Now the government is pinning itself into a corner thanks to its attempt to impeach the Chief Justice. It was pique at a recent Supreme Court determination that has led to this; arrogance and blatant abuse of power may push the government to go through this charade but the nation and the world will know that there has been a blatant abuse of a parliamentary majority to intimidate the judiciary.

Now comes the bizarre suggestion reportedly from the current Commissioner General of Prisons that Department of Prisons should be placed under the Ministry of Defence. The Commissioner General has issued a statement denying that such a suggestion was mooted by him. He may be right but it does seem that someone is engaged in kite flying to test the waters for implementing such a proposal. Karu Jayasuriya is quite right in saying that Prisons come under the Defence administration only in a dictatorial or authoritarian setup, not in a democracy. Is the failure of the Prisons Department to prevent such a tragic incident being used to consolidate bringing yet another key area under the Defence administration?
Jayasuriya questioning this move to bring the Prisons under the Defence Ministry is a valid one. In a democracy, even the Police are a civilian function and should not come under the Defence Ministry. But here, the Defence Ministry seems to be acquiring civilian departments also under its wing. This is not a healthy development for good governance and should be resisted. Concentration of too much power under a single Ministry will lead to authoritarianism.
The impeachment saga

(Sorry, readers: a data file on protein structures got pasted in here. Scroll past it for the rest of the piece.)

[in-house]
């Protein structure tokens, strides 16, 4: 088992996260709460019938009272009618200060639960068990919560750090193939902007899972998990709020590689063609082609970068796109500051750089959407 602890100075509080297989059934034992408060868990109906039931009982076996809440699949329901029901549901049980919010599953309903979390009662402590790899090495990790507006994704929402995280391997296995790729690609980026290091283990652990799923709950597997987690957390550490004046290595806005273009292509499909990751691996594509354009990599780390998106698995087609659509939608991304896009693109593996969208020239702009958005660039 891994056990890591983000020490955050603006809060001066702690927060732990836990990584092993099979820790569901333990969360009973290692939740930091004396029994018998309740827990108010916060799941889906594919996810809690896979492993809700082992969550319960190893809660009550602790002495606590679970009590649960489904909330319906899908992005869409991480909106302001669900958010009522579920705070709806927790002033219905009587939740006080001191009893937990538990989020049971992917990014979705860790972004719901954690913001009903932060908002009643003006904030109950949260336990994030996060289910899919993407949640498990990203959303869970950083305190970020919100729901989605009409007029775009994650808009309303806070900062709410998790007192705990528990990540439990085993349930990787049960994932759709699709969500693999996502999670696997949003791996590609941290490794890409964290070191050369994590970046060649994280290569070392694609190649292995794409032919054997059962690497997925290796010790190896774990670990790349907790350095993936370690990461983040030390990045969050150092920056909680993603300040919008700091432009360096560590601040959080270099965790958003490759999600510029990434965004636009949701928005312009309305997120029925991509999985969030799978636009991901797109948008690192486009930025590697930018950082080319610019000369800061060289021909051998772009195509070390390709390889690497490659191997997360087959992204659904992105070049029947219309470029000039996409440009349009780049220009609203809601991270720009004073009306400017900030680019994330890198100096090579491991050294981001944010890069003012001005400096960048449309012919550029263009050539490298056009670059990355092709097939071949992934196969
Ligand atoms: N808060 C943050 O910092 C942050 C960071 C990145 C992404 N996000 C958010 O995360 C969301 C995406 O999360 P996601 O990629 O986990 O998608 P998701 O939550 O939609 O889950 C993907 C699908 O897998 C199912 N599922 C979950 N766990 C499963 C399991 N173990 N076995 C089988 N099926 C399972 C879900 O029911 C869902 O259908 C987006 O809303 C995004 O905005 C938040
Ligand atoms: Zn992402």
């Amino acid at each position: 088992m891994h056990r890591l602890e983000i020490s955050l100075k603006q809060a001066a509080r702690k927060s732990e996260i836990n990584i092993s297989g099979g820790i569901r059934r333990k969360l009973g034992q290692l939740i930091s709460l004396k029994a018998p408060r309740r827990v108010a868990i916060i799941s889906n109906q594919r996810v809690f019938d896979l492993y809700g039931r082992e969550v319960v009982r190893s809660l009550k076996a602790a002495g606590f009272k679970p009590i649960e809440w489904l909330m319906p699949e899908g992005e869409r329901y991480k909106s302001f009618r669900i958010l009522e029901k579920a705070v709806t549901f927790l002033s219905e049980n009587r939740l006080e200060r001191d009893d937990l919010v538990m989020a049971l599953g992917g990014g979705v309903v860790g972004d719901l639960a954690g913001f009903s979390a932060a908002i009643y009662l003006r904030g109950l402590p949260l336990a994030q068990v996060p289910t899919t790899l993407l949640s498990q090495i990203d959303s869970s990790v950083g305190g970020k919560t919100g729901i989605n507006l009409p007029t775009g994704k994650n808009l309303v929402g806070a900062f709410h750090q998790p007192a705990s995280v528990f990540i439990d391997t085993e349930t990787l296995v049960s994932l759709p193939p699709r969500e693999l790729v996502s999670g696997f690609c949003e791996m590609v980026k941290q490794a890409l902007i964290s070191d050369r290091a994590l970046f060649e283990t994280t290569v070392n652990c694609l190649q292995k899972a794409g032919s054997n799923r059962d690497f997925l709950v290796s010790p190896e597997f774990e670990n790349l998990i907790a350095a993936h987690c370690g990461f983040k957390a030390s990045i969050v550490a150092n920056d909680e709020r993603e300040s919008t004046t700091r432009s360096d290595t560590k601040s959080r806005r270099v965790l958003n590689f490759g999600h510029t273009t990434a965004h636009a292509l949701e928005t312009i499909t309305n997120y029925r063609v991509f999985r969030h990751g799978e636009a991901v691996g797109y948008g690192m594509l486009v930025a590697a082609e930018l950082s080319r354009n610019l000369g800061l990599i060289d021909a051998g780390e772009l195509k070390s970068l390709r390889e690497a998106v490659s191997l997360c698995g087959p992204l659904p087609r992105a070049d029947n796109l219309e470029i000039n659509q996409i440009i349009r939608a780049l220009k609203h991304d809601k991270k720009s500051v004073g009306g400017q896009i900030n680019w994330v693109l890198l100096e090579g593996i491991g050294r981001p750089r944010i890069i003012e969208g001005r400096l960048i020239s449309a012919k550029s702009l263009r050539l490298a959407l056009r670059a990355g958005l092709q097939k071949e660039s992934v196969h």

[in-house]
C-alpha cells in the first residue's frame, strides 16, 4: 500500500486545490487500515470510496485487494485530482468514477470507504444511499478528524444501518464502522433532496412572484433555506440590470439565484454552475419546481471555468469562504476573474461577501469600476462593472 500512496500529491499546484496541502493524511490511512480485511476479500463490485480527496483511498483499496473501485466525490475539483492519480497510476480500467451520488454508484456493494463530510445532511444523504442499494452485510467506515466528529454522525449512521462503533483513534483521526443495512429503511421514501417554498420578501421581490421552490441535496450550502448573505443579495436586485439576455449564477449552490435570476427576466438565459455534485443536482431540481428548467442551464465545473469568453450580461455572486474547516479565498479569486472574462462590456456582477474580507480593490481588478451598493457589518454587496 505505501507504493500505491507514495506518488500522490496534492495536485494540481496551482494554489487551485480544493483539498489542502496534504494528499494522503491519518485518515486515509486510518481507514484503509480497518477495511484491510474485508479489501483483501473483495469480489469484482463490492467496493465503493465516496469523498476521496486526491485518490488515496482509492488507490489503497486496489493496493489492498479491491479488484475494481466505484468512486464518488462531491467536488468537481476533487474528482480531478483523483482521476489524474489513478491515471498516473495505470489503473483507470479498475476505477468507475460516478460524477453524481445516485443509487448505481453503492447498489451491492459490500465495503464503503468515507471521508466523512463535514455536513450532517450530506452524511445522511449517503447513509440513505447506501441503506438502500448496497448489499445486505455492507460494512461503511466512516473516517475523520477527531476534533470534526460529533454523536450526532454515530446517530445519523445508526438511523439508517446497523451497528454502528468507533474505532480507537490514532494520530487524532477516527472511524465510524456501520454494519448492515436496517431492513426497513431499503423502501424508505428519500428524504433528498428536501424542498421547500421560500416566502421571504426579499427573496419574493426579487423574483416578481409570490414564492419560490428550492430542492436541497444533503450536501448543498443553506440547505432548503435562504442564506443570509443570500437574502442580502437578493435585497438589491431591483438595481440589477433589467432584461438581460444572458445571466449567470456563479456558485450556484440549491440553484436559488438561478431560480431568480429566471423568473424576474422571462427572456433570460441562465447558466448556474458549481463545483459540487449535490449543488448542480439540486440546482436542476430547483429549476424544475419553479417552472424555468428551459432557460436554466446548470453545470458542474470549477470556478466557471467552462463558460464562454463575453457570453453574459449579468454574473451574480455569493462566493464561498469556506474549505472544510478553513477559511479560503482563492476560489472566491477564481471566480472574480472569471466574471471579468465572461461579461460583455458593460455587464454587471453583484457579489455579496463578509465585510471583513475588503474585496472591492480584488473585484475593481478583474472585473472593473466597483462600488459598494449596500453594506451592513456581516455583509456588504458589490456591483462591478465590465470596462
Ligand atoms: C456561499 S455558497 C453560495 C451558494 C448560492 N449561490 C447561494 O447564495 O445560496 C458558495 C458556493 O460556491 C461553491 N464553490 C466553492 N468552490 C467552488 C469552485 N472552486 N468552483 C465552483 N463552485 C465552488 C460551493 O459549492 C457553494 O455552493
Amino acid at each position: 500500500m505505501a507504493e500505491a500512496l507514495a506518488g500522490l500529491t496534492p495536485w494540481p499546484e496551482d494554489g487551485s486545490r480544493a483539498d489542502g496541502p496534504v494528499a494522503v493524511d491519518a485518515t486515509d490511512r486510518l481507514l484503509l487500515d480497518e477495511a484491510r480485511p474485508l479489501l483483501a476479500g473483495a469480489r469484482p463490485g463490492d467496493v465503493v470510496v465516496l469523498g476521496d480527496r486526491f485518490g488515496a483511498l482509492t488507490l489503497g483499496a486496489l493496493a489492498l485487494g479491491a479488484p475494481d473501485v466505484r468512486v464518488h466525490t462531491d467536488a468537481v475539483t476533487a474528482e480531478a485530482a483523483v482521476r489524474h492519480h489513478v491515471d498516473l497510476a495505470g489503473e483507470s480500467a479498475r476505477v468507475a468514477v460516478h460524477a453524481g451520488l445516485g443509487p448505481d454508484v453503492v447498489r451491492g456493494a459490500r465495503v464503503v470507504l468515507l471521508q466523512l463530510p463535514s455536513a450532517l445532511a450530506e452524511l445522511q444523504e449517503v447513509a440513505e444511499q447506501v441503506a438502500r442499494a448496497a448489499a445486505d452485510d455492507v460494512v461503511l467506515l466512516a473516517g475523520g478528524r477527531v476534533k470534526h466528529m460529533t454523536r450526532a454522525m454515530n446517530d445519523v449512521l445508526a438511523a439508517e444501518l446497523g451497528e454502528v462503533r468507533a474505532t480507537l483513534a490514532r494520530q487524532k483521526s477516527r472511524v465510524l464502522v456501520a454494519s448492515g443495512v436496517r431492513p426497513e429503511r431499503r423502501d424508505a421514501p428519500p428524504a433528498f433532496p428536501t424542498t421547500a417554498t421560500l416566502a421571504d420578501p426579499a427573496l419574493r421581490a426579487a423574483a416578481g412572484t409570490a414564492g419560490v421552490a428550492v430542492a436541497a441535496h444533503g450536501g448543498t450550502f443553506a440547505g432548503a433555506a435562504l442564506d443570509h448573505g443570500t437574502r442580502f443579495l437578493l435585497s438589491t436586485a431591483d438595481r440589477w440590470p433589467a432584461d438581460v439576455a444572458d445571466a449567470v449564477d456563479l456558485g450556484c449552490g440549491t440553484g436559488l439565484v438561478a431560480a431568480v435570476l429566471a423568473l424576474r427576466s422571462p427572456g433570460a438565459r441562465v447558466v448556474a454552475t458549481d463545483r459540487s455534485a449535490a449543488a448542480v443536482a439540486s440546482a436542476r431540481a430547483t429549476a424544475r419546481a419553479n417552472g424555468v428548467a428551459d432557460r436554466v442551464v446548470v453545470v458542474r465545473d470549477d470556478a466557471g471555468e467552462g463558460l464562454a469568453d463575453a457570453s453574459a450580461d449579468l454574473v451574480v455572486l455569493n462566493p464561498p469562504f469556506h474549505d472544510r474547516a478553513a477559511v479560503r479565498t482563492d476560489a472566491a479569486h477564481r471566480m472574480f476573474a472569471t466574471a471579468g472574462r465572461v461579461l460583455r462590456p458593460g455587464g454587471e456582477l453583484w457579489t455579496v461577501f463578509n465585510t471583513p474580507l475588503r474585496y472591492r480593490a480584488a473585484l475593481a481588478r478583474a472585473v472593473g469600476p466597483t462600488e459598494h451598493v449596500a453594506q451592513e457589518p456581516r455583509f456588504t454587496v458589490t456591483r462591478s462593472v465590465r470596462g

Now the government is pinning itself into a corner thanks to its attempt to impeach the Chief Justice. It was pique at a recent Supreme Court determination that has led to this; arrogance and blatant abuse of power may push the government to go through this charade but the nation and the world will know that there has been a blatant abuse of a parliamentary majority to intimidate the judiciary.
One of the cardinal principles of democratic governance is the separation of powers between the three arms of the government – the executive, the legislature and the judiciary. If this separation becomes blurred, it will lead invariably to a flawed state. In 1983, Justice Raja Wanasundera delivered a landmark jud ment in the Ceylon Daily News contempt case which was heard before a five bench Court. All five judges agreed with the judgment. Justice Wanasundera stated:
“The people in the exercise of their franchise now elect the President (who is the head of the Executive) and also Parliament by direct elections. These two elected representatives of the therefore exercise the powers of Government by virtue of a mandate periodically given by the People.…..